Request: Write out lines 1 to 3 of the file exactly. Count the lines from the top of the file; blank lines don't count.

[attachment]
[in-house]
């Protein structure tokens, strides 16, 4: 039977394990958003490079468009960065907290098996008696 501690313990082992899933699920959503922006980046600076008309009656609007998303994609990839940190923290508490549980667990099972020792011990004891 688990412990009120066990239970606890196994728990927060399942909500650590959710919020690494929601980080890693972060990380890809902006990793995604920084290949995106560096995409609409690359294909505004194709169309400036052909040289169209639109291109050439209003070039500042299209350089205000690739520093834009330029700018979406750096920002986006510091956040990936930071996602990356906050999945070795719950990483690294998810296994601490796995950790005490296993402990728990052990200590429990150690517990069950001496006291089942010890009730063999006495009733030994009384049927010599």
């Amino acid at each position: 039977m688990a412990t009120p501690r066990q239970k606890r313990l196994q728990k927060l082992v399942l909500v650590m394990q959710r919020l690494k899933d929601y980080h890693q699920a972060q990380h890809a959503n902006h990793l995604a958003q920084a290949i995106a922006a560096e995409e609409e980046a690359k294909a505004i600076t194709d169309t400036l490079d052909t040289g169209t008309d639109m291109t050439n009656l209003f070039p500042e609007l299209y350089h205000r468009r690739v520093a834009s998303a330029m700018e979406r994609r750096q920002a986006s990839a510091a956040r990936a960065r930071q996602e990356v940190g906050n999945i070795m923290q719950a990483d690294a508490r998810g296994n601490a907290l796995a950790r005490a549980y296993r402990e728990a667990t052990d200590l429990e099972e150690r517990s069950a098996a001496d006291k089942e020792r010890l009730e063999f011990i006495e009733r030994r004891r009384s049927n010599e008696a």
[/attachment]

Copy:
[in-house]
């Protein structure tokens, strides 16, 4: 039977394990958003490079468009960065907290098996008696 501690313990082992899933699920959503922006980046600076008309009656609007998303994609990839940190923290508490549980667990099972020792011990004891 688990412990009120066990239970606890196994728990927060399942909500650590959710919020690494929601980080890693972060990380890809902006990793995604920084290949995106560096995409609409690359294909505004194709169309400036052909040289169209639109291109050439209003070039500042299209350089205000690739520093834009330029700018979406750096920002986006510091956040990936930071996602990356906050999945070795719950990483690294998810296994601490796995950790005490296993402990728990052990200590429990150690517990069950001496006291089942010890009730063999006495009733030994009384049927010599």
């Amino acid at each position: 039977m688990a412990t009120p501690r066990q239970k606890r313990l196994q728990k927060l082992v399942l909500v650590m394990q959710r919020l690494k899933d929601y980080h890693q699920a972060q990380h890809a959503n902006h990793l995604a958003q920084a290949i995106a922006a560096e995409e609409e980046a690359k294909a505004i600076t194709d169309t400036l490079d052909t040289g169209t008309d639109m291109t050439n009656l209003f070039p500042e609007l299209y350089h205000r468009r690739v520093a834009s998303a330029m700018e979406r994609r750096q920002a986006s990839a510091a956040r990936a960065r930071q996602e990356v940190g906050n999945i070795m923290q719950a990483d690294a508490r998810g296994n601490a907290l796995a950790r005490a549980y296993r402990e728990a667990t052990d200590l429990e099972e150690r517990s069950a098996a001496d006291k089942e020792r010890l009730e063999f011990i006495e009733r030994r004891r009384s049927n010599e008696a």